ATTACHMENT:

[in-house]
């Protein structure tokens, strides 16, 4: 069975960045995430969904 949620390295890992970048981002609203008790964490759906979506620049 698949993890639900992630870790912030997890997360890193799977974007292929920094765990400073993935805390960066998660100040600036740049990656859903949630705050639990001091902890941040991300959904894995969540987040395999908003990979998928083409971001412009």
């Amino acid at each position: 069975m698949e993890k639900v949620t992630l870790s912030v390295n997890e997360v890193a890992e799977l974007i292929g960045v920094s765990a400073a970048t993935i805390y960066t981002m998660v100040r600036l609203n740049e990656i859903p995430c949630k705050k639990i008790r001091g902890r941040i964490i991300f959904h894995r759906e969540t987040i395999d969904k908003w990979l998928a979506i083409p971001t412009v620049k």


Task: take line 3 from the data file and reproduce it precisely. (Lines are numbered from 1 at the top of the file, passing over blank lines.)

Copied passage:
């Amino acid at each position: 069975m698949e993890k639900v949620t992630l870790s912030v390295n997890e997360v890193a890992e799977l974007i292929g960045v920094s765990a400073a970048t993935i805390y960066t981002m998660v100040r600036l609203n740049e990656i859903p995430c949630k705050k639990i008790r001091g902890r941040i964490i991300f959904h894995r759906e969540t987040i395999d969904k908003w990979l998928a979506i083409p971001t412009v620049k």